Inverse modelling of European CH4 emissions during 2006-2012 using different inverse models and reassessed atmospheric observations

Peter Bergamaschi*, Ute Karstens, Alistair J. Manning, Marielle Saunois, Aki Tsuruta, Antoine Berchet, Alexander T. Vermeulen, Tim Arnold, Greet Janssens-Maenhout, Samuel Hammer, Ingeborg Levin, Martina Schmidt, Michel Ramonet, Morgan Lopez, Jost Lavric, Tuula Aalto, Huilin Chen, Dietrich G. Feist, Christoph Gerbig, László HaszpraOve Hermansen, Giovanni Manca, John Moncrieff, Frank Meinhardt, Jaroslaw Necki, Michal Galkowski, Simon O'Doherty, Nina Paramonova, Hubertus A. Scheeren, Martin Steinbacher, Ed Dlugokencky

*Corresponding author for this work

Research output: Contribution to journalArticle (Academic Journal)peer-review

25 Citations (Scopus)
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Abstract

We present inverse modelling (top-down) estimates of European methane (CH4) emissions for 2006–2012 based on a new quality-controlled and harmonized in-situ data set from 18 European atmospheric monitoring stations. We applied an ensemble of seven inverse models and performed four inversion experiments, investigating the impact of different sets of stations and the use of a priori information on emissions.

The inverse models infer total CH4 emissions of 26.7 (20.2–29.7) Tg CH4 yr−1 (mean, 10th and 90th percentiles from all inversions) for the EU-28 for 2006–2012 from the four inversion experiments. For comparison, total anthropogenic CH4 emissions reported to UNFCCC (bottom-up, based on statistical data and emissions factors) amount to only 21.3 Tg CH4 yr−1 (2006) to 18.8 Tg CH4 yr−1 (2012). A potential explanation for the higher range of top-down estimates compared to bottom-up inventories could be the contribution from natural sources, such as peatlands, wetlands, and wet soils. Based on seven different wetland inventories from the Wetland and Wetland CH4 Inter-comparison of Models Project (WETCHIMP) total wetland emissions of 4.3 (2.3–8.2) CH4 yr−1 from EU-28 are estimated. The hypothesis of significant natural emissions is supported by the finding that several inverse models yield significant seasonal cycles of derived CH4 emissions with maxima in summer, while anthropogenic CH4 emissions are assumed to have much lower seasonal variability.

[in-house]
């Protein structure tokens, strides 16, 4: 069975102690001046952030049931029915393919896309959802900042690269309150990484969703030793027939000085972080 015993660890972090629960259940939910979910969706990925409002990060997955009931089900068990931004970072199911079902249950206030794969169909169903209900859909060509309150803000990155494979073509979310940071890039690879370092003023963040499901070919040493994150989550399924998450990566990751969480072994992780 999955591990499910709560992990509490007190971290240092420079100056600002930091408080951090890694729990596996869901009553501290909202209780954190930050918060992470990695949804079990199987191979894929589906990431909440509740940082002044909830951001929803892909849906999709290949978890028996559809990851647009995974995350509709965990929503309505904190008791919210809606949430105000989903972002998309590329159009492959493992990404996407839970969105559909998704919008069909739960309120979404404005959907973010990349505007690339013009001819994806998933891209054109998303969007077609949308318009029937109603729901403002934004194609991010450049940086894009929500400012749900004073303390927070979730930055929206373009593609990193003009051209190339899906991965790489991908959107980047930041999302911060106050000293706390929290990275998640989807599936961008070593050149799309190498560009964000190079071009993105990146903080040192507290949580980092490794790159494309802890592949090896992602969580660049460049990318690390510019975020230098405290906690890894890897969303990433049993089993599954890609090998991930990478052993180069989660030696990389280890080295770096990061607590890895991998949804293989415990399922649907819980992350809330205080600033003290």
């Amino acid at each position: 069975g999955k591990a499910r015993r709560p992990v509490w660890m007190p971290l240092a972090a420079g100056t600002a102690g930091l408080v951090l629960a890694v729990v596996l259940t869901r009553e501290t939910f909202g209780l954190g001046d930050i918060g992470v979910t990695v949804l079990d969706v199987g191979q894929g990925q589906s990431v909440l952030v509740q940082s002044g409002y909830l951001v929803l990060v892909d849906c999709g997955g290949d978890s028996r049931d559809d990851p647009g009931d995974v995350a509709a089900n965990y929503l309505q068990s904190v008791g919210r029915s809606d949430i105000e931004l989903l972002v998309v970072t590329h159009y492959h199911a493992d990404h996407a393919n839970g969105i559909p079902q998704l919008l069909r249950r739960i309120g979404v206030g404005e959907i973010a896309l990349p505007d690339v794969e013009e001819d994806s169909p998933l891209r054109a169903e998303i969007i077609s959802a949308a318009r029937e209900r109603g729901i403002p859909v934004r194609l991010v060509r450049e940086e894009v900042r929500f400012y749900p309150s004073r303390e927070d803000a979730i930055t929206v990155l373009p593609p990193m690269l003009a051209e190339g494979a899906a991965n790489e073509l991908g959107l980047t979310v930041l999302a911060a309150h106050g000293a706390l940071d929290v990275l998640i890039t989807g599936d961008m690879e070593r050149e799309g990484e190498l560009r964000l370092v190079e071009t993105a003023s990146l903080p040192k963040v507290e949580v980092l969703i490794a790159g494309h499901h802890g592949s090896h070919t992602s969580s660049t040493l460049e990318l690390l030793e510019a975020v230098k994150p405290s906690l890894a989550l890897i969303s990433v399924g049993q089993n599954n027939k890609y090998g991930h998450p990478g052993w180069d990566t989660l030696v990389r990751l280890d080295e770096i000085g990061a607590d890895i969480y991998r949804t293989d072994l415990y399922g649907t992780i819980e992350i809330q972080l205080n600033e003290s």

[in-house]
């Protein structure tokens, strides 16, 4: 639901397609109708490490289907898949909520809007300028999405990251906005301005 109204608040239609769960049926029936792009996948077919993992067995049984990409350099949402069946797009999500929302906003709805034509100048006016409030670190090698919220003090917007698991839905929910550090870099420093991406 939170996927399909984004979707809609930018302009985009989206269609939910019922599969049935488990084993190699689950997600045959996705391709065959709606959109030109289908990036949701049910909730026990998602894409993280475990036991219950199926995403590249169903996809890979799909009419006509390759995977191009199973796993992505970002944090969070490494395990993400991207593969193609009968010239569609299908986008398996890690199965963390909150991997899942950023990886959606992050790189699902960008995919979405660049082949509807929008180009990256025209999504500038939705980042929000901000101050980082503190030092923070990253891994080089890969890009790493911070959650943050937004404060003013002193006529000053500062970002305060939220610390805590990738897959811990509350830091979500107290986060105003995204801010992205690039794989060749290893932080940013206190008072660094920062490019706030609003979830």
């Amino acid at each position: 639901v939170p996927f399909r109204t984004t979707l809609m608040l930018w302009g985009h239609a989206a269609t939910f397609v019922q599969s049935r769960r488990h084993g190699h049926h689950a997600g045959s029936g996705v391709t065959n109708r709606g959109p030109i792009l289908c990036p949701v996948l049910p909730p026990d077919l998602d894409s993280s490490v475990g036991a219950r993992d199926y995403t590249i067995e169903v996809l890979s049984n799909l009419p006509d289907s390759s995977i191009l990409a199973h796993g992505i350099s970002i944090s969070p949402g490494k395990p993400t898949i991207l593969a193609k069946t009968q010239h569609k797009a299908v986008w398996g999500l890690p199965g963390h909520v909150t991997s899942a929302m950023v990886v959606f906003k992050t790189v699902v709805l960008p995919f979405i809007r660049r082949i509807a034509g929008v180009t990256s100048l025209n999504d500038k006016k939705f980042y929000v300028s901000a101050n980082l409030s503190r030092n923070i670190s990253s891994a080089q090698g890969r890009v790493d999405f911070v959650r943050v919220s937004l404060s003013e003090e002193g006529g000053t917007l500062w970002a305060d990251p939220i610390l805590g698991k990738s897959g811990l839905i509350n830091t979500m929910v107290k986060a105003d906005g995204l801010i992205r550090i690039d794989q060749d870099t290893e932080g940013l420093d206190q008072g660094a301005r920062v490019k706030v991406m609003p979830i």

Furthermore, we investigate potential biases in the inverse models by comparison with regular aircraft profiles at four European sites and with vertical profiles obtained during the Infrastructure for Measurement of the European Carbon Cycle (IMECC) aircraft campaign. We present a novel approach to estimate the biases in the derived emissions, based on the comparison of simulated and measured enhancements of CH4 compared to the background, integrated over the entire boundary layer and over the lower troposphere. This analysis identifies regional biases for several models at the aircraft profile sites in France, Hungary and Poland.
Original languageEnglish
Pages (from-to)901-920
Number of pages20
JournalAtmospheric Chemistry and Physics
Volume18
Issue number2
Early online date25 Jan 2018
DOIs
Publication statusPublished - Feb 2018

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